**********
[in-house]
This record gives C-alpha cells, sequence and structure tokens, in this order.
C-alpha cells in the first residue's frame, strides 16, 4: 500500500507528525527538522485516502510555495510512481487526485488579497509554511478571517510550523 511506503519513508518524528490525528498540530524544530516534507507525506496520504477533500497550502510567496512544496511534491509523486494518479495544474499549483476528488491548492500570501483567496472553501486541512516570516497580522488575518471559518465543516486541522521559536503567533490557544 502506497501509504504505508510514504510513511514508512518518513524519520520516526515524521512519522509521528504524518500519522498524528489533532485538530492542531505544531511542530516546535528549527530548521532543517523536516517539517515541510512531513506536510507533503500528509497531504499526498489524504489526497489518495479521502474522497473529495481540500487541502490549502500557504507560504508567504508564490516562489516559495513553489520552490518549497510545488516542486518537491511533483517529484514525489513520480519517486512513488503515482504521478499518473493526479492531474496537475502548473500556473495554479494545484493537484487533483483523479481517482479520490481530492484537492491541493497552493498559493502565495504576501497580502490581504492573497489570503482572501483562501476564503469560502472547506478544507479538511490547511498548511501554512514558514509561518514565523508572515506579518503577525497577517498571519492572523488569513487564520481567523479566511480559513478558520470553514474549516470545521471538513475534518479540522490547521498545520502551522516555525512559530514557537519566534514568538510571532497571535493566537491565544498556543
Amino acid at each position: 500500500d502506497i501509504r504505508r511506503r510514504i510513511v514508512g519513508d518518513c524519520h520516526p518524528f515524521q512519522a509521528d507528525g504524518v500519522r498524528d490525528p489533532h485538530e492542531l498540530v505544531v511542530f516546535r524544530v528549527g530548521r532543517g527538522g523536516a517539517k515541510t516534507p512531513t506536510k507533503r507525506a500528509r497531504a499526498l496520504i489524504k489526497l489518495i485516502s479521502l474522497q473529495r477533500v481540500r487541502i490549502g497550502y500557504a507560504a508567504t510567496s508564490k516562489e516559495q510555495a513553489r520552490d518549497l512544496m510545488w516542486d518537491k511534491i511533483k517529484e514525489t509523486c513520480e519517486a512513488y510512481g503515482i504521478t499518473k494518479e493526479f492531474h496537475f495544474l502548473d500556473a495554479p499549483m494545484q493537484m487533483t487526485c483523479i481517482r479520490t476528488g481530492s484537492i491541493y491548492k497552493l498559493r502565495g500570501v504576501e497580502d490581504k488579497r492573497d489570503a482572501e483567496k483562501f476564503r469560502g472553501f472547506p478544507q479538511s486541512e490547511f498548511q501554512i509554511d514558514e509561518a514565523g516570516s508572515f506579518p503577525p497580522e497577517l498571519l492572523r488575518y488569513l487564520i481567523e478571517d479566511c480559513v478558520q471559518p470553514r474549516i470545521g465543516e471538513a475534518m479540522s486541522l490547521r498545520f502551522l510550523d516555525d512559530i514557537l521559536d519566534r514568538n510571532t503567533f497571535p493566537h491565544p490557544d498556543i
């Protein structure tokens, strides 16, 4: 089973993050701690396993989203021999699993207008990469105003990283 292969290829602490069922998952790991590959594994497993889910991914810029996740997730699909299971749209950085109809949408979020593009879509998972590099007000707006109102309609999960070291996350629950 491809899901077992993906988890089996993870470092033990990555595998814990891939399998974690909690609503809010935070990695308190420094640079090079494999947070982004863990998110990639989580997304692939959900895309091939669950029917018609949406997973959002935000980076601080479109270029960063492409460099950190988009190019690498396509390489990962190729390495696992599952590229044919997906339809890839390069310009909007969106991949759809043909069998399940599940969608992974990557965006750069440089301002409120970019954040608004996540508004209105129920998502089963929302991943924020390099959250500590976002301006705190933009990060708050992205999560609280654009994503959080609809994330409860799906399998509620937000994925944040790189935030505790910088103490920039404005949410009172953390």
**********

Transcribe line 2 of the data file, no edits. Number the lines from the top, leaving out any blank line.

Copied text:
This record gives C-alpha cells, sequence and structure tokens, in this order.